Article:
As anyone who likes art and design in equal measure knows, it’s very difficult to fuse the two successfully in your home. Too often you end up with a white-walled gallery-like space filled with great art, but a predictable check-list of design classics and none of the emotional paraphernalia that real life brings – or you get the furniture and fittings right, yet the art looks wrong. However, Francesca von Habsburg, a member of the aristocratic von Habsburg dynasty that ruled Austria and much of Europe for 600-odd years, has spent her life surrounded by both and takes living with them to another level.
The daughter of German steel magnate Baron Hans Heinrich Thyssen-Bornemisza, founder of the Thyssen-Bornemisza Museum in Madrid, von Habsburg grew up with Canalettos and Cézannes, Rembrandts and Renoirs on her walls, so for her, taking up where her father left off and moving into the realm of 21st-century art was a natural progression.
In 2002, she rented a four-storey palace in Vienna’s UNESCO-protected first district, set up home there and opened TBA21, the Thyssen-Bornemisza Art Contemporary foundation, in the same building. Until her arrival in the former imperial capital, the von Habsburg clan had been barred from the city since it lost its grip in 1918, and the fact that such a vivacious, wild party girl had married into the family became regular tabloid fodder.
But that’s all behind her these days, and now she attracts attention mainly with her avant-garde activities. Last summer, she organised ‘Küba’, an exhibition by Turkish artist Kutlug Ataman, in which he interviewed residents of the Istanbul slum Küba. It took place on a barge that sailed down the Danube from Romania to Vienna. And, at the last two Venice Biennales, on Habsburg has colonised the island of San Lazzaro degli Armeni with a beautiful slatted wood art pavilion designed by Danish-Icelandic artist Olafur Eliasson and British architect David Adjaye. This is the first of a series of art pavilions that she would like to open. They are still at the concert stage, but could include an eco pavilion in Rio de Janeiro, to be designed by Foreign Office Architects; another on the Croatian island of Lopud by Adjaye; a third on London’s South Bank, by Adjaye and artist Matthew Mitchie; and one in Iceland by Eliasson.
‘Art and architecture work really well together. It’s a natural partnership, and learning to live with art is important,’ says von Habsburg, who had a head start in that department. Her father owned the world’s second largest private art collection after Queen Elizabeth II, and Francesca spent much of her time in her father’s house, Villa Favorita in Lugano. She remembers, as a teenager, visiting the Hermitage in St Petersburg with him. ‘It was 1982, the height of the Cold War, and we were in the basement with torches, looking at Matisses and Van Goghs, all these fabulous paintings that no one had seen for years. My father persuaded the Russians to exhibit them in Europe in exchange for lending them his collection in what was the country’s first European show since the Revolution. Thyssen is a name engraved in marble in Russia.’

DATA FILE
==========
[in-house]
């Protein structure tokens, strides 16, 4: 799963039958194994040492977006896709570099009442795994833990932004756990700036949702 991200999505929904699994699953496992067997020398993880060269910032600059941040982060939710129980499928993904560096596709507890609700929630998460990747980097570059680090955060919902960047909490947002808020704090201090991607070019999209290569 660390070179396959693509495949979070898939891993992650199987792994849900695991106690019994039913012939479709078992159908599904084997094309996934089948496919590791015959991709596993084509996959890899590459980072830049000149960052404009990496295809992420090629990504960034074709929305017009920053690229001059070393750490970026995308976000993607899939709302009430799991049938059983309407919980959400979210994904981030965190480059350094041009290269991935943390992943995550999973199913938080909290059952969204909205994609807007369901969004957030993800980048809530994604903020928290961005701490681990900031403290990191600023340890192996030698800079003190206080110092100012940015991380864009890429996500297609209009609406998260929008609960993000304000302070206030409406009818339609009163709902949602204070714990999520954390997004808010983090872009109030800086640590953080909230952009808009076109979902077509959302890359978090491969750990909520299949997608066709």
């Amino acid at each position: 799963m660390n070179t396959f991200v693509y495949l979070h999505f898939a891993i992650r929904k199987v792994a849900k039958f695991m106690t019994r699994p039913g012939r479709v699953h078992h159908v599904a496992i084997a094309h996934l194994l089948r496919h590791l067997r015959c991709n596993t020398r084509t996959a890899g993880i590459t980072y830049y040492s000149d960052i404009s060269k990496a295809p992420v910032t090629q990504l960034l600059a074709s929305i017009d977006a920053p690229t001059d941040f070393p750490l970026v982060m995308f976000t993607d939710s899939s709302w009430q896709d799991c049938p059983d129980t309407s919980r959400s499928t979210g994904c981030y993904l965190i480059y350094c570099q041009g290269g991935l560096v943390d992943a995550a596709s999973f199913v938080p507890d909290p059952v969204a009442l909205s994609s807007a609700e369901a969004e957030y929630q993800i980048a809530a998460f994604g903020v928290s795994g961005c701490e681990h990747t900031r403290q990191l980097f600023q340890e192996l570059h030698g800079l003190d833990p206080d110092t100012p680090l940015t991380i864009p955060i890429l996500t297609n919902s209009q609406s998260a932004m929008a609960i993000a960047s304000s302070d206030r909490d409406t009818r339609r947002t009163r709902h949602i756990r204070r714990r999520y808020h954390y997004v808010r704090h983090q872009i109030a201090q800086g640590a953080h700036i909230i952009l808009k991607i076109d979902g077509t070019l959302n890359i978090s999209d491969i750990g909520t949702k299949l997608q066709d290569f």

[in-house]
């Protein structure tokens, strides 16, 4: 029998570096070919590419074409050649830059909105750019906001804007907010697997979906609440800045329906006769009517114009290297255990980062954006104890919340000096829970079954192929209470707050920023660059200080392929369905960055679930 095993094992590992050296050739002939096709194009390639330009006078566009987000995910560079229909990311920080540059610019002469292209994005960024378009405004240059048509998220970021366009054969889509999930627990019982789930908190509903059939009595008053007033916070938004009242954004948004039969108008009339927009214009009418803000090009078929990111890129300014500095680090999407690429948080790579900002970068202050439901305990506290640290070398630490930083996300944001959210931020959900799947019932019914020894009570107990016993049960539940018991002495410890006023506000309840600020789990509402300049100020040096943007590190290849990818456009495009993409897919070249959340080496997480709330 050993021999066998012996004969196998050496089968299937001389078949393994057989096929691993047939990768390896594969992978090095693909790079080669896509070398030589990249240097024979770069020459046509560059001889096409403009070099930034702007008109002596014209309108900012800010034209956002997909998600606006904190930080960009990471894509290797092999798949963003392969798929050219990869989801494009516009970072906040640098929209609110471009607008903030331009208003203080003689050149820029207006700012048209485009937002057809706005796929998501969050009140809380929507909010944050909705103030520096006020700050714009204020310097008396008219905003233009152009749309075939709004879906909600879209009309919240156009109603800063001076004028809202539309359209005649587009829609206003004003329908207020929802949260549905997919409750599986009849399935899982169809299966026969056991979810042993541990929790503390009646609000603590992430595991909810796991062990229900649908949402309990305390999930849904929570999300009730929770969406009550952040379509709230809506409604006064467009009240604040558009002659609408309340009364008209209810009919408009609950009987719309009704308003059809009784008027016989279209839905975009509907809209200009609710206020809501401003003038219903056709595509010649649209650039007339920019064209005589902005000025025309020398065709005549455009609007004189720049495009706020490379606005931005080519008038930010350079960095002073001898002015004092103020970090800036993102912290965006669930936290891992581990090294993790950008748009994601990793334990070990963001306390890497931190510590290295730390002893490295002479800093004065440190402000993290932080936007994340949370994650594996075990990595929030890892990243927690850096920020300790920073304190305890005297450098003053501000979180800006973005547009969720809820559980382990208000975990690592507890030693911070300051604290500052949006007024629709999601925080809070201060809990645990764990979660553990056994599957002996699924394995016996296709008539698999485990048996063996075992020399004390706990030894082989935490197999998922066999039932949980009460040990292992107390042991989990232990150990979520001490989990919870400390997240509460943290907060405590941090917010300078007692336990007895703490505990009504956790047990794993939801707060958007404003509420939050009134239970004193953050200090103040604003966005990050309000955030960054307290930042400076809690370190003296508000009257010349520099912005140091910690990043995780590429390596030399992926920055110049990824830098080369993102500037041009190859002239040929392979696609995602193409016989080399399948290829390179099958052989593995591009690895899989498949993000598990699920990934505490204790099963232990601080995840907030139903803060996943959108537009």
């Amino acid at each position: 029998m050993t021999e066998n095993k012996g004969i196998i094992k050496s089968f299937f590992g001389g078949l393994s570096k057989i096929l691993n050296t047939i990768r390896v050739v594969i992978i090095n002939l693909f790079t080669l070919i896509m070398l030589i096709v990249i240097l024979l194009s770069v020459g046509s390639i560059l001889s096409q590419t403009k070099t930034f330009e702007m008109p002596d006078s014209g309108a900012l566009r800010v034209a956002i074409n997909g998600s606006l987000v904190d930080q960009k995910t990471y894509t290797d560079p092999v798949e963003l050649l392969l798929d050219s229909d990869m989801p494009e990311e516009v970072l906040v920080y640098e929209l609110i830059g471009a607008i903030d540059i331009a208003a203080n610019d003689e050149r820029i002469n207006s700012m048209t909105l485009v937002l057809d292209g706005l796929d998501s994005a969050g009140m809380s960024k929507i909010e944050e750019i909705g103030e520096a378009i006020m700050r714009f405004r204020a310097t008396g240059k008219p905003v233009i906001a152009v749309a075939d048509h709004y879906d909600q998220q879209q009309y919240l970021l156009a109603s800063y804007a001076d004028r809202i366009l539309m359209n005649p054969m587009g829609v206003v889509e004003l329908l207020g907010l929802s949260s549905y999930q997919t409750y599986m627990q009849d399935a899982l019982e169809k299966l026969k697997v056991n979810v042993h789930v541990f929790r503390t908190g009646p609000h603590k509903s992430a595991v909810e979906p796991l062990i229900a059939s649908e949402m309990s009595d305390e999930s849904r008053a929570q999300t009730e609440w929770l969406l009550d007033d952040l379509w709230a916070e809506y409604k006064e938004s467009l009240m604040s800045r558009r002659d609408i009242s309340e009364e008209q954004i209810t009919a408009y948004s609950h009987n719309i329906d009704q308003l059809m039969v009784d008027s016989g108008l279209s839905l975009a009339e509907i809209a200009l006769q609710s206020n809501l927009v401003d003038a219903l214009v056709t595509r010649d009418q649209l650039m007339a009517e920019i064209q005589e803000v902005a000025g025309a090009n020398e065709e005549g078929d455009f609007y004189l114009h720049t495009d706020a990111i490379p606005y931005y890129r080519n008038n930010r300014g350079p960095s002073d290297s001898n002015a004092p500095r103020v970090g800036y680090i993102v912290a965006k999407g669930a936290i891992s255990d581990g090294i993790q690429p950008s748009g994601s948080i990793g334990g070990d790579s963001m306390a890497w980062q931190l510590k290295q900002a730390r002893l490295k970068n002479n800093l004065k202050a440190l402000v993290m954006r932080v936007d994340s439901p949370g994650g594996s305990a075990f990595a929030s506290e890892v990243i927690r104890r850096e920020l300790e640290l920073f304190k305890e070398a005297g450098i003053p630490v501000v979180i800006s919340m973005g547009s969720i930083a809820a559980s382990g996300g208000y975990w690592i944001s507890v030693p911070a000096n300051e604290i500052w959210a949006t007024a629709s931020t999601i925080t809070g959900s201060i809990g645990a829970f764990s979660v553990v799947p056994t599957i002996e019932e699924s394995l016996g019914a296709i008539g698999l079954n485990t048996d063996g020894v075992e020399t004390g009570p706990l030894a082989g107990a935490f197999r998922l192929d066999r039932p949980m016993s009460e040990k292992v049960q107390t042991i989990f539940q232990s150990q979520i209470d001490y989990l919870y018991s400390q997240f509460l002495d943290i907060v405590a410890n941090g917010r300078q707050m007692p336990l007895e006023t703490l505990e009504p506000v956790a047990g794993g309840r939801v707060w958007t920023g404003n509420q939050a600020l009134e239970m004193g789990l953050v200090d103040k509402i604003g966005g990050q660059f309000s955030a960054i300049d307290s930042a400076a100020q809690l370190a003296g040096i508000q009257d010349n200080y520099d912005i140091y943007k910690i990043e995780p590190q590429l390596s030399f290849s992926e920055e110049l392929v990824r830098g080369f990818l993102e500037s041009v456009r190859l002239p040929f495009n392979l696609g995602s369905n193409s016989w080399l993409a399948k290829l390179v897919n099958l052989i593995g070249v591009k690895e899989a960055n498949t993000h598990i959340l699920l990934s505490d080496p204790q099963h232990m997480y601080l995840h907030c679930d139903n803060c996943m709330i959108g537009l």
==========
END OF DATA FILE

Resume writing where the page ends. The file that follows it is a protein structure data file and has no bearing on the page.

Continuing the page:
Gestures like this typified the baron’s attitude towards his art, and von Habsburg shares her father’s desire for her collection to be seen, rather than hidden away in storage. ‘It’s not just about having a collection, but about what you do with it,’ she says. To this end, she regularly switches pieces between her apartment and gallery where she puts on about five shows a year. Her staff of eight and a full-time curator manage her collection of around 250 pieces, and these days she prefers bankrolling four or five projects a year with her favourite artists – Eliasson, Ritchie and Canadian Janet Cardiff among them – to buying from auctions.
Many of these one-off collaborations have been absorbed into, or made specifically for, her apartment. Ritchie’s drawings and motifs appear randomly all over the walls, while the kitchen is a psychedelic swirl of red and orange floor tiles and 40 ceiling lights by Cuban-American artist Jorge Pardo. Two of von Habsburg’s three children sleep in bright, futuristic ‘pods’ designed by Swiss artists Sabina Lang and Daniel Baumann; the luxurious bathroom is an organic mass of sparkly Bisazza tiles; and in the hallway next to her bedroom is a film projector rattling out a 1974 performance piece by Dennis Hopper, in which he surrounds himself with dynamite and lights it. In the attic, a giant, gloopy sculpture made of nylon stockings by Brazilian artist Ernesto Neto hangs eerily among giant wooden beams. It’s fantastically atmospheric. ‘In summer, we go and hang out up there with a bottle of wine,’ says von Habsburg.
Yet despite the kooky stuff and the Freuds, Pollocks and Mapplethorpes in the walls, the apartment manages to feel like an unfussy, lived-in place, buzzing with a sinuous stream of guests, staff and children. ‘I hate the elitist element of art. People want to experience it rather than be taught about it, that’s what I’m aiming for.’
As originally featured in the April 2007 issue of Wallpaper* (W*98)
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Emma O'Kelly is a contributing editor at Wallpaper*. She joined the magazine on issue 4 as news editor and since since then has worked in full and part time roles across many editorial departments. She is a freelance journalist based in London and works for a range of titles from Condé Nast Traveller to The Telegraph. She is currently working on a book about Scandinavian sauna culture and is renovating a mid century house in the Italian Lakes.
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